As a matter of fact, Consumer Reports, in an article on pet ownership, cites a study done by the American Veterinary and Medical Association and says: “Roughly 1 in 10 cats and dogs visited the vet for an emergency in 2001, according to a survey of 54,240 pet owners by the American Veterinary Medical Association in 2002.”
One only has to visit websites like Greytalk, which specializes in greyhound adopter networking and advice to greyhound adopters, to see that a shocking number of retired greyhounds manage to injure themselves in a plethora of ways–not to mention the innumerable amber alerts, where greyhounds manage to get loose, often for days, and often a bit worse for wear when they are found. Whether racing or retired, these are large dogs, otherworldly athletes, who can reach super-canine speeds in a very short time, who can turn on a dime, and often do. Injuries happen.
So while we may read about the numbers of injuries that occurred at a certain racetrack over a certain period of time, we never seem to see that number placed in any sort of context. We know that injuries happen to all breeds in all manner of ways, no matter what their lot in life.
Common house pets, military dogs, police dogs, service dogs, flyball dogs, agility dogs, guard dogs, hunting dogs, sled-pulling dogs, and lure coursing dogs, all have the opportunity, and sometimes do sustain injuries. Injuries are not unique to racing greyhounds. So the crucial information we need, to avoid singling out greyhound professionals for special censure and discrimination, and to protect the Greyhound from harmful, breed-specific legislation is:
“Are greyhounds in the racing population, and in their tightly controlled and state-regulated racing environs, doing what they have been bred and love to do, at greater or lesser risk of injury than are these other unique groups of sporting or working dogs? Or even the everyday family dog, who according to the AVMA, has a about a 1 in 20 chance of being rushed to the vet for an emergency this year?”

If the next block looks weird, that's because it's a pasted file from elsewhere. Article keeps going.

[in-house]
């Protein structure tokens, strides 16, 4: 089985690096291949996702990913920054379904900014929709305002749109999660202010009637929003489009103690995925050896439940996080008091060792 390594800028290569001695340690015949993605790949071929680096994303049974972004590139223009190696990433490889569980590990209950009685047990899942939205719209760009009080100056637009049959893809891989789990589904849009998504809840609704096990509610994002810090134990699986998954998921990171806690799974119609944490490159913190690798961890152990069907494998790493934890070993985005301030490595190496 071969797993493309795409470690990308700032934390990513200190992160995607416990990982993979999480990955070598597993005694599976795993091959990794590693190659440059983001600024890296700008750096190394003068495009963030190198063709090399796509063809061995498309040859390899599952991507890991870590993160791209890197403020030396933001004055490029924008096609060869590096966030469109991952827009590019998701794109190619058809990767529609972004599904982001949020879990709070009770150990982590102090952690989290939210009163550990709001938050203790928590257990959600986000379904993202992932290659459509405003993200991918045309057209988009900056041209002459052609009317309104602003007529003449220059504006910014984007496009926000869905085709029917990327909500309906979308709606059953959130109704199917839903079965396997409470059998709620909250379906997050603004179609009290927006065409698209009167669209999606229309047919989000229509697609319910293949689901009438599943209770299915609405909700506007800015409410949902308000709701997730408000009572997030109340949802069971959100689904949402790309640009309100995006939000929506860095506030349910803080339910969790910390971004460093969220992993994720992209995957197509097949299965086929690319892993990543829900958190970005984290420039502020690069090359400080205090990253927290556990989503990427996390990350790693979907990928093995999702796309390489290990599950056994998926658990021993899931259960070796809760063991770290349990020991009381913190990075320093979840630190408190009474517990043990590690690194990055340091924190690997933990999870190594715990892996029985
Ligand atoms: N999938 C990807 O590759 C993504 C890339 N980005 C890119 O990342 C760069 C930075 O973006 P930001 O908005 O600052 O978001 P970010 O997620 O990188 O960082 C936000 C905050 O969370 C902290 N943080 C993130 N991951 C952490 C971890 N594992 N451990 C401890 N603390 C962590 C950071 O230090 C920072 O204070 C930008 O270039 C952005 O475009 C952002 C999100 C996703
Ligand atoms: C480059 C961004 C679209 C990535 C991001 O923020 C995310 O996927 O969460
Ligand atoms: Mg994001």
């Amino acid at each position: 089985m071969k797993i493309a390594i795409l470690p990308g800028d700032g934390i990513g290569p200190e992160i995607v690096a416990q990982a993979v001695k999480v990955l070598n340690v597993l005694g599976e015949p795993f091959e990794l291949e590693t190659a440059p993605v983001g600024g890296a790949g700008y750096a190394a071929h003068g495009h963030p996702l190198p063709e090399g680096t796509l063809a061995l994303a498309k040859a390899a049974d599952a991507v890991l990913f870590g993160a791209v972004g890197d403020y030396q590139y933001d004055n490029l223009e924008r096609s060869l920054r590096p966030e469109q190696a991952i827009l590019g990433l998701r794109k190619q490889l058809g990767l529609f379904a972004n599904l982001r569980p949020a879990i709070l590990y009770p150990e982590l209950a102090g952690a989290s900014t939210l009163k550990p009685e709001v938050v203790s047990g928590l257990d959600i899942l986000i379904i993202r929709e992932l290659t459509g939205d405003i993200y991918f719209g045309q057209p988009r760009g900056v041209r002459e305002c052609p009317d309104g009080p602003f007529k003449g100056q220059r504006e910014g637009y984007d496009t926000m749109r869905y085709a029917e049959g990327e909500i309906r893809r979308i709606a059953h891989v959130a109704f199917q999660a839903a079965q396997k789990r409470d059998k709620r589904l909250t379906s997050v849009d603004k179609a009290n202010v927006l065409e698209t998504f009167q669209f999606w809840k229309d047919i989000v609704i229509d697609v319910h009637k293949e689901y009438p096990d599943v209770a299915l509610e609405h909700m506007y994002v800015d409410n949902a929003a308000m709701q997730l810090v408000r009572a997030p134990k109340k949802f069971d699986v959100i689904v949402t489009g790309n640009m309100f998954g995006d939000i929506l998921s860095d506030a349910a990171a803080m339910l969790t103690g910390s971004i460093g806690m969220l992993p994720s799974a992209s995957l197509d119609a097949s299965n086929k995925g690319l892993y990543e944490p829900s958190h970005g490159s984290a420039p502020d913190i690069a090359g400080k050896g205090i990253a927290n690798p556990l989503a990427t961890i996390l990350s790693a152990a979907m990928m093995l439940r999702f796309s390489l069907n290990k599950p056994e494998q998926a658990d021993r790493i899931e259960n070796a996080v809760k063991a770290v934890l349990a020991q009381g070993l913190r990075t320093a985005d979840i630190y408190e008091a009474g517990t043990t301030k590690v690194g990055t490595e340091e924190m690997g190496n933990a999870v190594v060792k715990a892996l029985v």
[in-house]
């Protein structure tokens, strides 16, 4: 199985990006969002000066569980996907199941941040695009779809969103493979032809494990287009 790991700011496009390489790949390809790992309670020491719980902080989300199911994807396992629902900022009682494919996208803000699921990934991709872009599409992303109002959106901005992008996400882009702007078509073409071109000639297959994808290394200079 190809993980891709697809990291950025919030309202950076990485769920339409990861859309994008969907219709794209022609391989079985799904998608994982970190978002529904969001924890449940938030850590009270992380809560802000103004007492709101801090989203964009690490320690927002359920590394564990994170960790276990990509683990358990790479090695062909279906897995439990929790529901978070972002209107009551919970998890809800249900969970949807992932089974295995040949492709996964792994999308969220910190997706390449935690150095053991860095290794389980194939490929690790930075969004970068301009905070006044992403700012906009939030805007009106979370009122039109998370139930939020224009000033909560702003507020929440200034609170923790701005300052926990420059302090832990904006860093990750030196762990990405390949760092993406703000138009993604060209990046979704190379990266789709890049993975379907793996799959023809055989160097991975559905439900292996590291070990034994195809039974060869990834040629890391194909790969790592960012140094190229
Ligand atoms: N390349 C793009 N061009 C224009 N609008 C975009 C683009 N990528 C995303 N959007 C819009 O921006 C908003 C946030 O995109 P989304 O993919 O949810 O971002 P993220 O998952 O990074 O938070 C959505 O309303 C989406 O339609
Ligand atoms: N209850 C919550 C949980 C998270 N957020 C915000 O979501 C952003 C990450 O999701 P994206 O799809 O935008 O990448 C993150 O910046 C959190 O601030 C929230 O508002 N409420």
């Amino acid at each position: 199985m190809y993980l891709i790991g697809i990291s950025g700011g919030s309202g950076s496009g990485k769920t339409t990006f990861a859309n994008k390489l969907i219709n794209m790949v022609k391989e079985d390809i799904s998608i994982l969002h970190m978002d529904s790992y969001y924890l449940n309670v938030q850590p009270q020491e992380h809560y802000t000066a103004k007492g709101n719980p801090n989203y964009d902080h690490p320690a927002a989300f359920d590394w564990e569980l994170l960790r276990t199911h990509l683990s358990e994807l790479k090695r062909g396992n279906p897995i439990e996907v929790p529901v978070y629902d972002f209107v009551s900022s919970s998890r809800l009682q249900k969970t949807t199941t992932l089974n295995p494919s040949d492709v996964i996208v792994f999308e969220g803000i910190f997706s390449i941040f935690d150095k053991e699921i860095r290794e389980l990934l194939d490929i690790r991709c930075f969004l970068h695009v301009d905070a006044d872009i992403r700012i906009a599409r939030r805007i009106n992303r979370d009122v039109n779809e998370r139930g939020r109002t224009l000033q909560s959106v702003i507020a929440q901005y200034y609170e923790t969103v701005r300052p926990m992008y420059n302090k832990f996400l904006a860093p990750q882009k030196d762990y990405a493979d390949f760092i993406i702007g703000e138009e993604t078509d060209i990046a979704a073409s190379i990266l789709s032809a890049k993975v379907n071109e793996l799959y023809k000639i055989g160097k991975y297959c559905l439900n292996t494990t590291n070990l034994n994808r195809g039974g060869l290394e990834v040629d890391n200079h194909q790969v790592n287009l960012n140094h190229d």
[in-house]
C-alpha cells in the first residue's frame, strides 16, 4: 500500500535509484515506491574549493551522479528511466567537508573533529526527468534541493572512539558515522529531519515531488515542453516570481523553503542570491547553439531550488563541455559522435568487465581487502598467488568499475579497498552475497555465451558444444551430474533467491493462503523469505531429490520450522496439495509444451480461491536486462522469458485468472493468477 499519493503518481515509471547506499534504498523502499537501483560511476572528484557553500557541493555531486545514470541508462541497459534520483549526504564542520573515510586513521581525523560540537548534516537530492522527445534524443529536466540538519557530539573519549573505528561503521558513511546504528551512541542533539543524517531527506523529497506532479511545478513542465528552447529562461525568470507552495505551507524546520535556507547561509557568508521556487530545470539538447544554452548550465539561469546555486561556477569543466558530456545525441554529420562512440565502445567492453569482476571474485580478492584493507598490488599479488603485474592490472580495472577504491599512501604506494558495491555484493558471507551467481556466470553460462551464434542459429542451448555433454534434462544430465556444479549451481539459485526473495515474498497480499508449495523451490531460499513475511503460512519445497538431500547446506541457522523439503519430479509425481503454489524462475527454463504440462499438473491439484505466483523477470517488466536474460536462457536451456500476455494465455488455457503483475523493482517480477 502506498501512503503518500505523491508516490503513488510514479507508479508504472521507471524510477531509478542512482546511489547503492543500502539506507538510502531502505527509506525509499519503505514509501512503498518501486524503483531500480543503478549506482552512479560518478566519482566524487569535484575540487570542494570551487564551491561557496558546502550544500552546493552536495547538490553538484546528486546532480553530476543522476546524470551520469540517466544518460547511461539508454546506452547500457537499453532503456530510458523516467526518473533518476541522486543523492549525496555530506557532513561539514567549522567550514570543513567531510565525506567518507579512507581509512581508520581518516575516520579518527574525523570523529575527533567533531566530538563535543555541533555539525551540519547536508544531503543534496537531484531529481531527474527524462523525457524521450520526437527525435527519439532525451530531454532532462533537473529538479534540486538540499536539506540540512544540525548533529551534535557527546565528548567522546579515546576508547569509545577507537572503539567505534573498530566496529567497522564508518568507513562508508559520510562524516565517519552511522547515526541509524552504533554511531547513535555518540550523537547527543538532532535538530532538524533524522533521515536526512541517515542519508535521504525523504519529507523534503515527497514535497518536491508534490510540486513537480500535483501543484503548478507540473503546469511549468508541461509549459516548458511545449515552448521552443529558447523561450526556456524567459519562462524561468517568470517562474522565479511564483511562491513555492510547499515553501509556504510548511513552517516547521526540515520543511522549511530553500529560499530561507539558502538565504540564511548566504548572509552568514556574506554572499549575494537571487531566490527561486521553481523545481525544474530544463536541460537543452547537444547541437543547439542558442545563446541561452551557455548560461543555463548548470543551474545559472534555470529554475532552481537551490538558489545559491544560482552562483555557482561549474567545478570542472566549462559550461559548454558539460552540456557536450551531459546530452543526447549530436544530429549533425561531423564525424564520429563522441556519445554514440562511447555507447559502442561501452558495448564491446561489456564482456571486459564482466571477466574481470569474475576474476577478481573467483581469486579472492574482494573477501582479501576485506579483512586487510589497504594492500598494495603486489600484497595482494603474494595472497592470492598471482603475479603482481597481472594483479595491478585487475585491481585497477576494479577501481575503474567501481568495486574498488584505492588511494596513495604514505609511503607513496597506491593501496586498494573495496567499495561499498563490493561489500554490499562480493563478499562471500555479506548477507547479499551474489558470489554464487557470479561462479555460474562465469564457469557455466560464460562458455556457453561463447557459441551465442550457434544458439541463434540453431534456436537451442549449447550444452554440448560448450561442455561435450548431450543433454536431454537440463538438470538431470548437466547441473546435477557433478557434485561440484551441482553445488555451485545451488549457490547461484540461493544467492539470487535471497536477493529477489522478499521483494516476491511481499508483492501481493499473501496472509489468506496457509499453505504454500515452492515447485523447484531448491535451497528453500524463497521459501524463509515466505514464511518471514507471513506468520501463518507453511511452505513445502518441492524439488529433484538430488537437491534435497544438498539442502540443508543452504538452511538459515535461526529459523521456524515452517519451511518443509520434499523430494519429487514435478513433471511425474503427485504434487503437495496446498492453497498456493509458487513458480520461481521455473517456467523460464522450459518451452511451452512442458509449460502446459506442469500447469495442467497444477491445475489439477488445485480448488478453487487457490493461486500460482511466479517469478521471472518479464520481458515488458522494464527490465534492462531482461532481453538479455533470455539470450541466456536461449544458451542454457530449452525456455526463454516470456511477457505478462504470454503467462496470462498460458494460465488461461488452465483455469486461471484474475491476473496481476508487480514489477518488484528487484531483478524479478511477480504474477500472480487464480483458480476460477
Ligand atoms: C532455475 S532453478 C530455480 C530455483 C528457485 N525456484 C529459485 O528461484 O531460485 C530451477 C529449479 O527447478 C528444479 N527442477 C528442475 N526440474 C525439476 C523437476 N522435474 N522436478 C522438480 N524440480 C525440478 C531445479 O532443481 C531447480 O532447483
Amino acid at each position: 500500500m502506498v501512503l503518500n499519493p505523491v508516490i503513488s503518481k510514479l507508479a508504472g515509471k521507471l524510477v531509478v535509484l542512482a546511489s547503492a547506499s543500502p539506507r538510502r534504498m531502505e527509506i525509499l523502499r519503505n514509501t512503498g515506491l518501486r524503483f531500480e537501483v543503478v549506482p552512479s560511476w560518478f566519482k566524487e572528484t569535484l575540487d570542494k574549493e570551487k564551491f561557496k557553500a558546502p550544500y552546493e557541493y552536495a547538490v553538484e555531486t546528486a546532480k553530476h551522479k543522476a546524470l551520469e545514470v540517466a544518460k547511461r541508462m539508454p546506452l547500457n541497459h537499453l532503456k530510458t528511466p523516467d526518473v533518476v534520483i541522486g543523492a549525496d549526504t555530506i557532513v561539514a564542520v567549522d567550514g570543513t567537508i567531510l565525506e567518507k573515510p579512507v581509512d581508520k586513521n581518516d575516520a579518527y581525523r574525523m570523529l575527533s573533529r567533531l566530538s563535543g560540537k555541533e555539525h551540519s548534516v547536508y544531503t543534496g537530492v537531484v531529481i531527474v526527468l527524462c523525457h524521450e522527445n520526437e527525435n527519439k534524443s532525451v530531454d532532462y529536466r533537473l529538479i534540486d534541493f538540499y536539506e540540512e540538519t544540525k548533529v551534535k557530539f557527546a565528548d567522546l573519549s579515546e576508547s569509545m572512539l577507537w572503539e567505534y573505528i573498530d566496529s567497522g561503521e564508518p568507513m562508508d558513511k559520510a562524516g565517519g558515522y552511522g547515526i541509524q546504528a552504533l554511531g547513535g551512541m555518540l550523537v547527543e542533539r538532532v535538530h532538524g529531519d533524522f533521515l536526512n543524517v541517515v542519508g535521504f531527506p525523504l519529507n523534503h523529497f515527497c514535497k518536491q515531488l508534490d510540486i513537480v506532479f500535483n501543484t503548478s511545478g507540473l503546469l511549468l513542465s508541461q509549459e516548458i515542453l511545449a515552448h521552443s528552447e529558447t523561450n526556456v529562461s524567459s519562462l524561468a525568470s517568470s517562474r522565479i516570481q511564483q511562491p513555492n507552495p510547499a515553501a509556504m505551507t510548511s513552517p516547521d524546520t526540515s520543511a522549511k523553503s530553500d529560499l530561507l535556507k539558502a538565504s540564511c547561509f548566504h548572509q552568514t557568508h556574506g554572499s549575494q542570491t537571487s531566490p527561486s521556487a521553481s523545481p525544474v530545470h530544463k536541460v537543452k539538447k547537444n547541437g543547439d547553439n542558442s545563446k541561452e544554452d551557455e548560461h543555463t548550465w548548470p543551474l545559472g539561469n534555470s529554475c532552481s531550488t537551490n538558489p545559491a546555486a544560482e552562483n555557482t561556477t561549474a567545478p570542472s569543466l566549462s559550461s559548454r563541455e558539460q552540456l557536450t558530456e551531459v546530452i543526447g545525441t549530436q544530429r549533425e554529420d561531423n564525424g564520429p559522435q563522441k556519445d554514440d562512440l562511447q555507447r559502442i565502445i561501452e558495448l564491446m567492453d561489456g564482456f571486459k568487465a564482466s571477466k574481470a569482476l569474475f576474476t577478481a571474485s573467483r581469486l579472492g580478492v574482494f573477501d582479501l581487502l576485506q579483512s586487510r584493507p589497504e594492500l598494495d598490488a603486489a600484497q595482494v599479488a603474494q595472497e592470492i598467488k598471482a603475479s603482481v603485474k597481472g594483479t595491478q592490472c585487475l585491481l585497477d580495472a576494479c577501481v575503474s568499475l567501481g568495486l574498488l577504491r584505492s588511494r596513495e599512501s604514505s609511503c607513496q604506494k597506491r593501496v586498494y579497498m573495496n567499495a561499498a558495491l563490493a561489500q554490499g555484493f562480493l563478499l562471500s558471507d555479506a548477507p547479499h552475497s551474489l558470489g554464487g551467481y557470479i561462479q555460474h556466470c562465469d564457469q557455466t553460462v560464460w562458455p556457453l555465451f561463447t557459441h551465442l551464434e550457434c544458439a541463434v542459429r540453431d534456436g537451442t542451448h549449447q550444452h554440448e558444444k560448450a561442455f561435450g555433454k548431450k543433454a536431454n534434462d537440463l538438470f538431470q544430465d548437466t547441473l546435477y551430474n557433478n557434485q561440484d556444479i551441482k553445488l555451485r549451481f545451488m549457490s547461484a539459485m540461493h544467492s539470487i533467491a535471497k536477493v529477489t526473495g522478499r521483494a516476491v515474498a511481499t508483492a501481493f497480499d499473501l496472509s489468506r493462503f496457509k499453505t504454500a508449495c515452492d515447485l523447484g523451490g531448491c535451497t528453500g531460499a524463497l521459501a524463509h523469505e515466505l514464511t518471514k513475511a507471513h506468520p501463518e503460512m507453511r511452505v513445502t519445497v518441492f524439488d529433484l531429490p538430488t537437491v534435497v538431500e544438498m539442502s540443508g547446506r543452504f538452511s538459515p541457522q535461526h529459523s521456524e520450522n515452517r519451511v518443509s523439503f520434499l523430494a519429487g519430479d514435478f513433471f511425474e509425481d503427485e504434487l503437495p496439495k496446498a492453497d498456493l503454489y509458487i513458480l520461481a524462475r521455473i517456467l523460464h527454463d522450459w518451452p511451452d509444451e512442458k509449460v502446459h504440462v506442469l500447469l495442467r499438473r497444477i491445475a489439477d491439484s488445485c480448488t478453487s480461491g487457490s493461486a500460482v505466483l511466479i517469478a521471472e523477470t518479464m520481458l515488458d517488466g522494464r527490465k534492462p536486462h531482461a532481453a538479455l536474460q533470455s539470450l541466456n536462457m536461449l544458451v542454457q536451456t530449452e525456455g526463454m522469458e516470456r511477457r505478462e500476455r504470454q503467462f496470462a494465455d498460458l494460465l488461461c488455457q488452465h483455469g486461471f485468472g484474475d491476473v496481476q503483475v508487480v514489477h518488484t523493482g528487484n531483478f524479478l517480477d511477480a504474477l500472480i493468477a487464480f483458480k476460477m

Results of a survey reported in a recent edition of the Journal of the American Veterinary Medical Association, quantified the frequency and types of agility-associated injuries.
Per an article on the website, Speaking For Spot, here are some of the data gathered for that AMVA study, regarding injuries suffered by dogs who participated in agility competitions:
“The surveys were completed by 1,669 handlers of 3,801 agility dogs around the world. The data was collected in 2009. (Yes, there is typically quite a long lag time between acquisition of data and publication within the veterinary literature.) Handlers were asked to provide information, to the best of their knowledge, about the cause and nature of their dogs’ injuries. Documentation by a veterinarian was not required.
Here are some of the studies’ findings:
One third (31.8%) of the dogs experienced agility-related injuries.
27.6% of the injured dogs sustained more than one agility-related injury.
Soft tissue strains, sprains, and contusions (bruising) were the most commonly reported injuries.
Of the 1,523 injuries analyzed, the shoulder, back, neck, and toes were the most commonly affected sites
Of the injuries 50.5% were mild (required less than one month for recovery) and 44.6% were severe (required two months or longer for recovery). The remaining 4.9% were unclassified.
Injuries were commonly attributed to faulty navigation/interaction with bar jumps, A-frames, and dog walk obstacles.
There was no significant difference between the numbers of injuries that occurred during practice versus competitions.
To establish some sort of comparative context to racing greyhound injuries, Dr. Rob Gillette, a noted expert on canine and greyhound biomechanics, has this to offer:
“In a survey reported by Bloomberg and Dugger, there were 761 injuries reported for a total of 47,323 races ran at sixteen racetracks between the years of 1984-1990. Eight Greyhounds run in a race, so the total number of greyhounds competing one time or more included in this survey were 378,584. This means that the injury ratio is 0.2%. This number of injuries is miniscule, when compared to figures from the field of human sports medicine. Sports Injuries Online, a website developed to provide sports medicine information, reports that sports injuries are the leading cause of unintentional injury in children and youth and peak at 42% annually for people aged 15 to 24. They also report that sport Injuries represent a significant public health concern accounting for 23% of all traumas. When a comparison is made between human athletes and canine athletes, it shows that Greyhound racing is a very safe sport.”
Every subsequent study of greyhound injury rates since then, has confirmed Bloomberg and Dugger’s findings.
The idea of using injuries as a pretext to ban such a tightly, state-regulated sport as greyhound racing, is as absurd as the idea that we should ban all manner of canine athletic competitions that present any risk of injury to the participants.
The fact that there are people posing as greyhound protectors, who are so oblivious to the essence and nature of an entire population of racing dogs, that they would even entertain such a disassembling and destructive notion, is tragic.